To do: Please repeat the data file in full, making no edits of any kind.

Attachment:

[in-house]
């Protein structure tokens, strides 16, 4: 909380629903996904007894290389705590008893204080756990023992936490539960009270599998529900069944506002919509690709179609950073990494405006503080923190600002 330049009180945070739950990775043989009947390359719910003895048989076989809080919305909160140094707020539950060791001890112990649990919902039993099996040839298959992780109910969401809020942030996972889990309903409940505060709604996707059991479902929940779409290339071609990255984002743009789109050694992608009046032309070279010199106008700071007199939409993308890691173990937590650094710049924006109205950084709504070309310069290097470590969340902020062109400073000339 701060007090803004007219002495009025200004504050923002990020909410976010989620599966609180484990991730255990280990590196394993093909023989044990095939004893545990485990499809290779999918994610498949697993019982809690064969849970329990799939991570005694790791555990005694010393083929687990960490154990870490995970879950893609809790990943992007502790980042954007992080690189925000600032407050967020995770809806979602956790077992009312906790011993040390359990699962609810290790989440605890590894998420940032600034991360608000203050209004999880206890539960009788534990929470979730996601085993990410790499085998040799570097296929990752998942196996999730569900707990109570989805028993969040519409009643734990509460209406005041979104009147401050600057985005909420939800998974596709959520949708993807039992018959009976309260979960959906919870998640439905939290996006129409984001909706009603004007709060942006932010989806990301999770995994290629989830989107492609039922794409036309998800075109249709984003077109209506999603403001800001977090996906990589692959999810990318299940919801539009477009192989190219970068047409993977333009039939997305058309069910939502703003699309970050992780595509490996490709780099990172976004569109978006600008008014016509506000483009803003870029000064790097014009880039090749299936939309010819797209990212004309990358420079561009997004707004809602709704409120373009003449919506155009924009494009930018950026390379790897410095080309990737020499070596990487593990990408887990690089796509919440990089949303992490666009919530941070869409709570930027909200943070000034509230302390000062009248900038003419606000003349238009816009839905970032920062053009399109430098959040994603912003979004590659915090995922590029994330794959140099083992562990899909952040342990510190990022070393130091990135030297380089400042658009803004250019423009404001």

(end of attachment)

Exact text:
[in-house]
């Protein structure tokens, strides 16, 4: 909380629903996904007894290389705590008893204080756990023992936490539960009270599998529900069944506002919509690709179609950073990494405006503080923190600002 330049009180945070739950990775043989009947390359719910003895048989076989809080919305909160140094707020539950060791001890112990649990919902039993099996040839298959992780109910969401809020942030996972889990309903409940505060709604996707059991479902929940779409290339071609990255984002743009789109050694992608009046032309070279010199106008700071007199939409993308890691173990937590650094710049924006109205950084709504070309310069290097470590969340902020062109400073000339 701060007090803004007219002495009025200004504050923002990020909410976010989620599966609180484990991730255990280990590196394993093909023989044990095939004893545990485990499809290779999918994610498949697993019982809690064969849970329990799939991570005694790791555990005694010393083929687990960490154990870490995970879950893609809790990943992007502790980042954007992080690189925000600032407050967020995770809806979602956790077992009312906790011993040390359990699962609810290790989440605890590894998420940032600034991360608000203050209004999880206890539960009788534990929470979730996601085993990410790499085998040799570097296929990752998942196996999730569900707990109570989805028993969040519409009643734990509460209406005041979104009147401050600057985005909420939800998974596709959520949708993807039992018959009976309260979960959906919870998640439905939290996006129409984001909706009603004007709060942006932010989806990301999770995994290629989830989107492609039922794409036309998800075109249709984003077109209506999603403001800001977090996906990589692959999810990318299940919801539009477009192989190219970068047409993977333009039939997305058309069910939502703003699309970050992780595509490996490709780099990172976004569109978006600008008014016509506000483009803003870029000064790097014009880039090749299936939309010819797209990212004309990358420079561009997004707004809602709704409120373009003449919506155009924009494009930018950026390379790897410095080309990737020499070596990487593990990408887990690089796509919440990089949303992490666009919530941070869409709570930027909200943070000034509230302390000062009248900038003419606000003349238009816009839905970032920062053009399109430098959040994603912003979004590659915090995922590029994330794959140099083992562990899909952040342990510190990022070393130091990135030297380089400042658009803004250019423009404001």